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C-Leg X2 Official News Release

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Finally some "official" news about the new C-Leg, though unfortunately doesn't appear to be available until 2011

http://www.wramc.army.mil/NewsAndEvents/me...spx?Id=438&

Dec. 8, 2009 -- Staff Sgt. Alfredo “Freddy” De los santos lost all but four inches of his right leg to an improvised explosive device attack in Afghanistan. During his rehabilitation, he found learning to walk again difficult with existing prosthetic technology. With his previous prosthetic knee, the C-Leg, De los santos was able to walk, with discomfort, using two canes. That was until two weeks ago, when he was fitted with the new X2 microprocessor-controlled prosthetic knee. Now, he can walk up and down stairs and steep inclines, jump, step over hurdles and walk backward — all without support.

The medical research project that spawned the X2, executed by prosthetics maker Otto Bock, was funded by the U.S. Army Medical Research and Materiel Command in support of the Military Amputee Research Program and administered by the Telemedicine and Advanced Technology Research Center.

De los santos is one of 30 wounded warriors at Walter Reed and Brooke Army Medical Center, Texas, being fitted with the X2. John Warren, the Walter Reed prostheticist who works with De los santos, said the shortness of De los santos’ residual leg makes the advanced capabilities offered by the X2 ideal for him.

“Freddy has to work extra hard to stabilize himself within the socket,” Warren said. “So having a knee that’s helping him, at least freeing him up to an extent where he can focus on what his limb’s doing inside the socket, to place his steps and make everything smooth.”

The X2’s microprocessor sensors measure multiple factors and perform complex analysis to determine the appropriate position and motion of the knee. This can be particularly useful when a wearer is standing at rest. Continual resting total body weight on the intact side of the body puts great strain on the intact knee, hip, back and shoulder, which can cause further health issues for the amputee.

Adele Levine, the Walter Reed physical therapist who works with De los santos, said when standing still, most of us shift our weight back and forth, one foot to the other and most above-the-knee amputees are always standing on their intact side. She noted that after standing on the C-Leg for six months De los santos is already experiencing knee pain. “That’s sort of a glimpse into the future, she said. “With this leg he’s been able rest his intact side. In just one week of wearing the X2, his knee pain completely went away. Just this simple thing alone is worth its weight.”

Marine Gunnery Sgt. Marcus Wilson wore a C-Leg and in three years has had two surgeries on his intact knee. He said the relief with the X2 was almost immediate. “I don’t have any more knee pain, I don’t have any more hip pain, because everything is evened-out now.

“In basic mode, when the knee joint detects there isn’t any movement, and they flex the knee a little bit and they bear their weight on it, it locks up,” Warren explained. “But as soon as they move again it detects the motion and frees the knee up, so they can walk.”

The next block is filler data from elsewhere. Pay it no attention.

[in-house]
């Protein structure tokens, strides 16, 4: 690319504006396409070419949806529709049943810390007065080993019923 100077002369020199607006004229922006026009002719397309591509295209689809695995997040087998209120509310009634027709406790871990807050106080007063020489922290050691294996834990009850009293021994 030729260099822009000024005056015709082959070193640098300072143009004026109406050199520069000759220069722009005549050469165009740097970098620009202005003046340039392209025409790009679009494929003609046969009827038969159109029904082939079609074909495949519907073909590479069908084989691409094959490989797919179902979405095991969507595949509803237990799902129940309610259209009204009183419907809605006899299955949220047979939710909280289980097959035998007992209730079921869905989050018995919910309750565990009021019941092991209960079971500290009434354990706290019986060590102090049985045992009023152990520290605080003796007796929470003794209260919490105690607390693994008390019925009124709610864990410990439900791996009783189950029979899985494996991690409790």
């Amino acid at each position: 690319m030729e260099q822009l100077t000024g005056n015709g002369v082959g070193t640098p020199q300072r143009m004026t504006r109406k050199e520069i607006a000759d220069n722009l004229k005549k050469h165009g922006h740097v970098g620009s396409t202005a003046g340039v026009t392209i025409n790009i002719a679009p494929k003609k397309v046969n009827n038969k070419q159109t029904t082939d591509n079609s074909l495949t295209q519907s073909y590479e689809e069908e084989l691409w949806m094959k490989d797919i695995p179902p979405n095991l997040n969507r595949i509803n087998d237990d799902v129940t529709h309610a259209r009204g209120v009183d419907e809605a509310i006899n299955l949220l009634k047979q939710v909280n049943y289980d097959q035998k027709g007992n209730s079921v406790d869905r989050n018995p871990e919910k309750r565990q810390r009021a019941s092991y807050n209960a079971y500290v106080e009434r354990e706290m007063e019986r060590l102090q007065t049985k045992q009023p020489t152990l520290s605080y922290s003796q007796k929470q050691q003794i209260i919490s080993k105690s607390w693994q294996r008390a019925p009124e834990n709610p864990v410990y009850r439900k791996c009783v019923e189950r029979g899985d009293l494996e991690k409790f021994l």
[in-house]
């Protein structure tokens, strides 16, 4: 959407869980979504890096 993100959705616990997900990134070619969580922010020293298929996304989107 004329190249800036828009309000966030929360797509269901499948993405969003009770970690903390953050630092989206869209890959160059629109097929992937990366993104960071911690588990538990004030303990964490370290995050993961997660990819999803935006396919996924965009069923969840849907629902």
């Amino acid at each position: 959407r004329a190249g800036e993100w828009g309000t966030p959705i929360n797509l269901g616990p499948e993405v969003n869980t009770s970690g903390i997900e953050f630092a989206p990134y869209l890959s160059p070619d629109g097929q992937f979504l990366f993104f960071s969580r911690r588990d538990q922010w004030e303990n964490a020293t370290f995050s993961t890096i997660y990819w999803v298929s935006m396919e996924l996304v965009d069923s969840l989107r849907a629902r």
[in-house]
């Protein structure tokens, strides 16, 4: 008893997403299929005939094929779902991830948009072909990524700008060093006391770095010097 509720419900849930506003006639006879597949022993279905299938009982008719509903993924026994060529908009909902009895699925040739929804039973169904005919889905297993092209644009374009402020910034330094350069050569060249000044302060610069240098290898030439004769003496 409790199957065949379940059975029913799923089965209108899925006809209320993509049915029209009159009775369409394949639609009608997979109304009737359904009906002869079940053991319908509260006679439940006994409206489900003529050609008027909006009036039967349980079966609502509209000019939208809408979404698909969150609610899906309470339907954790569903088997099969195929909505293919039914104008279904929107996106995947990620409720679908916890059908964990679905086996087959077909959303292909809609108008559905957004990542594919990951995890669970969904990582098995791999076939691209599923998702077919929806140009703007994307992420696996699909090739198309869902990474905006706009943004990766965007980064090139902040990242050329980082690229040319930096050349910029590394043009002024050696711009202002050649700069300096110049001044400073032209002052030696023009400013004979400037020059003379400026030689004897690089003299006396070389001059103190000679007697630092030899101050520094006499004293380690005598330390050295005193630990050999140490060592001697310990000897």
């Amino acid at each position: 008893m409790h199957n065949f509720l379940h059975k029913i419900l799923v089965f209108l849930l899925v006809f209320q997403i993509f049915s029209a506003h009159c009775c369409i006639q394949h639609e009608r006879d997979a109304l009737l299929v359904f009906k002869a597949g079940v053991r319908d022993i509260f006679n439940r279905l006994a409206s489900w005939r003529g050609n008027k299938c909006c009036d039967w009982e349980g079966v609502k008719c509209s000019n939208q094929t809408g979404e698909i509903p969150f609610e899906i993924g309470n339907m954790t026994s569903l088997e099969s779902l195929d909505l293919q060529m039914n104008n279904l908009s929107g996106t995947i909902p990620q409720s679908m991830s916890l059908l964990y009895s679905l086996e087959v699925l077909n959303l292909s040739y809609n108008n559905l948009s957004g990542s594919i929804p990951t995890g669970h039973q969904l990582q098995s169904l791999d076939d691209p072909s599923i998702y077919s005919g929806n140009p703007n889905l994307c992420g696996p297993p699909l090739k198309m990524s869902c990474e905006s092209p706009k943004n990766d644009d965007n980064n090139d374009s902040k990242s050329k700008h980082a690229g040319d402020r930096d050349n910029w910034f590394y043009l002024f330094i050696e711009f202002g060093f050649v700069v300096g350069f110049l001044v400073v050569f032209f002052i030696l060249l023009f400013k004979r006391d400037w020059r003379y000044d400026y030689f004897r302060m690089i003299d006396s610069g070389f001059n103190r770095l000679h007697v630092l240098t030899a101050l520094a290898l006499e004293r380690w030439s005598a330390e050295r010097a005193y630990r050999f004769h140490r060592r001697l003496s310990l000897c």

“The new leg is like being in heaven,” De los santos said. “When I got this leg, it’s like I went from night to day. I can pretty much do everything now. I went to Busch Gardens, and I was walking all day long. I got on all the rides. I only take it off when I go to sleep.”

Levine praised the extra stability provided by the X2. “If you have to think every time you put your foot down, ‘Am I going to step on a rock? Is my knee going to buckle?’ You can’t do much except focus on your walking. The X2 helps with that.”

Wilson, who hopes one day to run in a marathon, agreed. “Having something that is completely worthwhile and user-friendly, that’s the key,” he said. “Just go about your day-to-day activities and the knee does what it’s supposed to do, and you don’t have to think about it.”

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I think the old C-Leg is already really stable at rest. Otto Bock should consider ways of reducing the cost of the C-Leg instead, then more people would be able to buy one. Although the C-Leg is a good product, other companies are making fast progress and are hot on its heels

My battery charger packed up once while I was in the far east, when I got back I thought I better buy a back up so budgeted for around £40-£50 (its only a charger after all)......no problem they said...its a snip at only £450 !! Hmm it may be a specialist product but I get the distinct feeling that Im being exploited

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My battery charger packed up once while I was in the far east, when I got back I thought I better buy a back up so budgeted for around £40-£50 (its only a charger after all)......no problem they said...its a snip at only £450 !! Hmm it may be a specialist product but I get the distinct feeling that Im being exploited

Just replaced one of mine and they charged my prot guy $185.00 CDN.....which I thought was outrageous..........until I read your statement!!!!!

ED

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The owner of Otto Bock bought his 50meter Superyacht (a real peach) a few years back based on the expected sales of prosthetics after the start the start of Iraq/Afghan wars and projected sales to the military. He now has a bigger one on order, yes I think the prices for bock kit is high.

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